Software Engineering Thesis Defense

  • Gates Hillman Centers
  • Traffic21 Classroom 6501
  • ASHUTOSH PANDEY
  • Ph.D. Student
  • Ph.D. Program in Software Engineering, Institute for Software Research
  • Carnegie Mellon University
Thesis Orals

Hybrid Planning in Self-adaptive Systems

Planning is one of the fundamental design considerations when building a self-adaptive software system. Planning helps the adaptive system to determine an appropriate course of action at run time that seeks to change the system's behavior in response to faults, changing environments and security threats. Therefore, having an appropriate planner to find a plan is critical to a successful self-adaptation.

For many adaptive systems, an appropriate planner is the one that not only finds a plan quickly, particularly, in urgent circumstances but also the plan provides a near-optimal long-term performance. However, due to the fundamental trade-off between quality and timeliness of planning, today designers often have to compromise between an approach that finds a plan quickly and an approach that is slow but finds a higher-quality plan.

To deal with this trade-off, this thesis proposes a hybrid planning approach for self-adaptive systems that combines off-the-shelf deliberative and reactive planners to find a balance between quality and timeliness. The key idea is to use reactive planning to provide a quick (although potentially a sub-optimal) response, but simultaneously invoke deliberative planning to determine quality plans. Once the deliberative plan is ready, it takes over the execution from the reactive plan to provide a higher quality adaptation thereafter.

Such a combination of planners can, in principle, reap the benefits of both worlds: providing plans quickly when the timing is critical, while allowing (nearly) optimal plans to be generated when the system has sufficient time to do so. Moreover, instead of going through the non-trivial process of developing a new algorithm/heuristic, hybrid planning combines off-the-shelf planners; therefore, hybrid planning does not require software engineers to master the complexity of developing new planning algorithms/heuristics.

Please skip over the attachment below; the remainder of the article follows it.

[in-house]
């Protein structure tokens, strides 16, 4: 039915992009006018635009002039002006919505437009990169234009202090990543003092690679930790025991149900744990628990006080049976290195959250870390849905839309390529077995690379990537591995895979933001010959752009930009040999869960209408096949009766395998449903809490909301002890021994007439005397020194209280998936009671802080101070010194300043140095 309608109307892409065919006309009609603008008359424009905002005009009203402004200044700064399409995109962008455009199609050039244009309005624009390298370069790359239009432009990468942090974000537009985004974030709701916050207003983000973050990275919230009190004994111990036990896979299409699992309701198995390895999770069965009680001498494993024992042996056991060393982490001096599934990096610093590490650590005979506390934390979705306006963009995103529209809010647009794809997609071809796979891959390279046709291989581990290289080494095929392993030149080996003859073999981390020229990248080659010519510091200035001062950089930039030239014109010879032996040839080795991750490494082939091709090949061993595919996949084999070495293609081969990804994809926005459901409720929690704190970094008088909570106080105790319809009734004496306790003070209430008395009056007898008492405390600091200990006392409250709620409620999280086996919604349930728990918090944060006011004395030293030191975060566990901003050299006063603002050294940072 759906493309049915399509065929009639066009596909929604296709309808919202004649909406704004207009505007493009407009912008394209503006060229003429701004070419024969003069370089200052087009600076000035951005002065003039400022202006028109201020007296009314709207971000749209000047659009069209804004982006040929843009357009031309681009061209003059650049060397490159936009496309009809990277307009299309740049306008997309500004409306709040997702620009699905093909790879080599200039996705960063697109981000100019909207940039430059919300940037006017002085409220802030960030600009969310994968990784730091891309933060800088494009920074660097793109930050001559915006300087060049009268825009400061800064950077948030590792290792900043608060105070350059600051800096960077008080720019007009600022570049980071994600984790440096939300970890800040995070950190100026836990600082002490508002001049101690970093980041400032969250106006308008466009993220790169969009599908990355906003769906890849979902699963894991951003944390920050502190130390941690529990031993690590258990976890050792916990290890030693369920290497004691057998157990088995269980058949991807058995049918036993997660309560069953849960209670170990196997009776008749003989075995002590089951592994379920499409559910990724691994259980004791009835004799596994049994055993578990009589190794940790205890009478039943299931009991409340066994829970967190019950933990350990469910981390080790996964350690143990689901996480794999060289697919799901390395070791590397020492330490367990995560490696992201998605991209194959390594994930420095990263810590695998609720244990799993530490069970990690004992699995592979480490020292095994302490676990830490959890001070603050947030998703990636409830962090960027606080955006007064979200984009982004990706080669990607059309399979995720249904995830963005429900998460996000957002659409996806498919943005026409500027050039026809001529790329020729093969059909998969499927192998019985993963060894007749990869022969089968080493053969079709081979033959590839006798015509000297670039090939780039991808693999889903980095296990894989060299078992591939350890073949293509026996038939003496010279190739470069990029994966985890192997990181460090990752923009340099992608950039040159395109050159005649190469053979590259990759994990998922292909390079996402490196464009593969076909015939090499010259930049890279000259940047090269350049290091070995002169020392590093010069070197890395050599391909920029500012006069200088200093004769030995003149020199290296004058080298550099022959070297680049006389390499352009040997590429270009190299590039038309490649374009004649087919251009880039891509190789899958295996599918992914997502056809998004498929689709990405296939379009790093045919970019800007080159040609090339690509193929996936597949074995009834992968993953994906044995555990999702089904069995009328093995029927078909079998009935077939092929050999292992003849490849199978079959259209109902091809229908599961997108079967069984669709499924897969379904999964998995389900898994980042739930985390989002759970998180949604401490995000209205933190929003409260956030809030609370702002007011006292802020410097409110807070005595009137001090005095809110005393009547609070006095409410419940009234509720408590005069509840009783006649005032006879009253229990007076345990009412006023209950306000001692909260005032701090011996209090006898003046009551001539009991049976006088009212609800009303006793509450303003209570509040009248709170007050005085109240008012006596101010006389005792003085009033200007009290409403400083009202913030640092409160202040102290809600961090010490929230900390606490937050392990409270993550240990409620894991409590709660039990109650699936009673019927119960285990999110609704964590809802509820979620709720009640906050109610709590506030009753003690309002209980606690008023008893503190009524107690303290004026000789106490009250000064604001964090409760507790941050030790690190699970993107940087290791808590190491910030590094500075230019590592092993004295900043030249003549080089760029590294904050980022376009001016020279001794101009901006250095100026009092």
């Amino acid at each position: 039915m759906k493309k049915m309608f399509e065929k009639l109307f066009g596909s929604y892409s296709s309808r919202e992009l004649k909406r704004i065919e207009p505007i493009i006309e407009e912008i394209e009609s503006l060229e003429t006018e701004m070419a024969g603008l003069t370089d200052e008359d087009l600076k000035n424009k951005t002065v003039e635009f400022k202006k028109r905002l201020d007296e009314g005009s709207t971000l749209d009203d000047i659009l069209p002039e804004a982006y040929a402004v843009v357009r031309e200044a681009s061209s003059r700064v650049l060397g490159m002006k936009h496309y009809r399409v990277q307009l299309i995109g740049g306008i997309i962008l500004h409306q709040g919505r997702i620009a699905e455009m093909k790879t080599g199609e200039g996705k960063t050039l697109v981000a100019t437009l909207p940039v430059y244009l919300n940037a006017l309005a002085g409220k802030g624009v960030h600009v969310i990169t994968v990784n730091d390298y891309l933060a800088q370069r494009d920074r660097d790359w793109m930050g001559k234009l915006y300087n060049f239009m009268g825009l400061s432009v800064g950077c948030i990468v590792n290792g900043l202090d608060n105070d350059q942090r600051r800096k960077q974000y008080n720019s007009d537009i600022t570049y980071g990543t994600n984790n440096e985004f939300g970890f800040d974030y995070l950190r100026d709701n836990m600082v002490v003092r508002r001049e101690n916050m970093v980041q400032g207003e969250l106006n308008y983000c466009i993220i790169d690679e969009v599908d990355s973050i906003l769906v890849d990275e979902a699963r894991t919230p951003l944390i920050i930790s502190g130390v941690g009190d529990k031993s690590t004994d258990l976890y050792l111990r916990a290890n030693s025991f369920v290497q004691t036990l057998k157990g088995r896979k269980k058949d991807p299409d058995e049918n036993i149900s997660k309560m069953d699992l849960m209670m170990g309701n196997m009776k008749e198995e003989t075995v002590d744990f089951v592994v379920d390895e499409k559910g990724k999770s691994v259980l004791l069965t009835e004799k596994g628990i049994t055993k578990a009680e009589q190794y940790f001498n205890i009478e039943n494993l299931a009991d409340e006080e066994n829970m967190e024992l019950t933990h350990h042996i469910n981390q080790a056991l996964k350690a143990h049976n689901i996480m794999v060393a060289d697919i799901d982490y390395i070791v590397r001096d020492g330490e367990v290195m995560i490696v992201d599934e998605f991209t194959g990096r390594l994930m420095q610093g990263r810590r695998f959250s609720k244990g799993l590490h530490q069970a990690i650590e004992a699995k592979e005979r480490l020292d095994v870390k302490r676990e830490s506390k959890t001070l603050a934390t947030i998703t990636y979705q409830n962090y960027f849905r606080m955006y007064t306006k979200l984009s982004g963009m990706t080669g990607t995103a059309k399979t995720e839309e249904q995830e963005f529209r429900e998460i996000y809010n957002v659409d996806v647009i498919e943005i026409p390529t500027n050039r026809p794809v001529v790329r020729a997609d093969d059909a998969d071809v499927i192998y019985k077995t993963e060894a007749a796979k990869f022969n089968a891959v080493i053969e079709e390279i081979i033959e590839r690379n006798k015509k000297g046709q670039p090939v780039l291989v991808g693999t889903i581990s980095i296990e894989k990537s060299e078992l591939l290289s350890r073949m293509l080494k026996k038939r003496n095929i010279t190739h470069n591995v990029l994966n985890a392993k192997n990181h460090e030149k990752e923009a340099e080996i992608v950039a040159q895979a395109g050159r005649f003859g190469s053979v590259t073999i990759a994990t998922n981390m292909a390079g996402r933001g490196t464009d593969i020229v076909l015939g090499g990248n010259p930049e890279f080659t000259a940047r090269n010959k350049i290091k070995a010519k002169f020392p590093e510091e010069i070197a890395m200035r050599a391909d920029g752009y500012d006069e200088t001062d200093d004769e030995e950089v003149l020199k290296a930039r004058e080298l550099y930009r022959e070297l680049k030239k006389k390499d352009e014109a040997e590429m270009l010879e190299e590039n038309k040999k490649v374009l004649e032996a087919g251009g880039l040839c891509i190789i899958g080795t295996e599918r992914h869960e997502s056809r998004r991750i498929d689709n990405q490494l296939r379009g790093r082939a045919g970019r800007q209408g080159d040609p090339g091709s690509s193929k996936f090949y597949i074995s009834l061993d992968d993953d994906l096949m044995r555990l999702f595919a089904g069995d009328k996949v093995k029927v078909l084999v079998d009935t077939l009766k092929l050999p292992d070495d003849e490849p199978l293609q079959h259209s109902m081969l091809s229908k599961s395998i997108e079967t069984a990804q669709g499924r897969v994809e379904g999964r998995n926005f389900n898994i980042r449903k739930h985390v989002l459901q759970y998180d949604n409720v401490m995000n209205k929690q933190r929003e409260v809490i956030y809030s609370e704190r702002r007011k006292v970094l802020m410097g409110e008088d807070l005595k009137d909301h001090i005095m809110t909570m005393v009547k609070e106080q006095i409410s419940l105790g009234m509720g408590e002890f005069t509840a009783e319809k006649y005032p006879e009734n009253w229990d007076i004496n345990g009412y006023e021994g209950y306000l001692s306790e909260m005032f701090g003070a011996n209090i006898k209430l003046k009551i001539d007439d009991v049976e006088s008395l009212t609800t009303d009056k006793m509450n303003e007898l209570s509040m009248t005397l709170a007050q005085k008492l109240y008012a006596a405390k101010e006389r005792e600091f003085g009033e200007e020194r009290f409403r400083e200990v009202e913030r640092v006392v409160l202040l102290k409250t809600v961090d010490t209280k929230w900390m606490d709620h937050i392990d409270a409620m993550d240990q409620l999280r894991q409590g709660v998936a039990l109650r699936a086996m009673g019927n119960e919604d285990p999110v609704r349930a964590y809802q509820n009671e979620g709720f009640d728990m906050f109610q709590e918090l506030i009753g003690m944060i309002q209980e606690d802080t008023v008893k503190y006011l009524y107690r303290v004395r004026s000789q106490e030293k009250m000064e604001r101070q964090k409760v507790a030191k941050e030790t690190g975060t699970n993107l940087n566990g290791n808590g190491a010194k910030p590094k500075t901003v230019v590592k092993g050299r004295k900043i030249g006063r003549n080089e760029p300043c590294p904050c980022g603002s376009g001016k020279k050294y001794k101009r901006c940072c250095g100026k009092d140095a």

This thesis demonstrates that, compared to its constituent reactive and deliberative planners, hybrid planning can find a better balance between the timeliness and the quality of planning, thereby improve adaptation effectiveness as measured by a multi-dimensional utility function capturing different dimensions of a system's goal. In the process, the thesis makes contributions to both the theory and the practice of hybrid planning in self-adaptive systems. Specifically, the thesis provides: (a) a formal framework defining the problem of hybrid planning; (b) a practical approach (grounded in the formal model) to apply hybrid planning to self-adaptive systems; (c) informal guidelines and a quantitative approach to help engineers to select an appropriate set of planners to instantiate hybrid planning for a given domain, and (d) evaluation of hybrid planning using two realistic systems to bridge the gap between theory and practice.

Thesis Committee:
David Garlan (Chair)
Jonathan Aldrich
John Dolan
Hausi Müller (University of Victoria, Canada)

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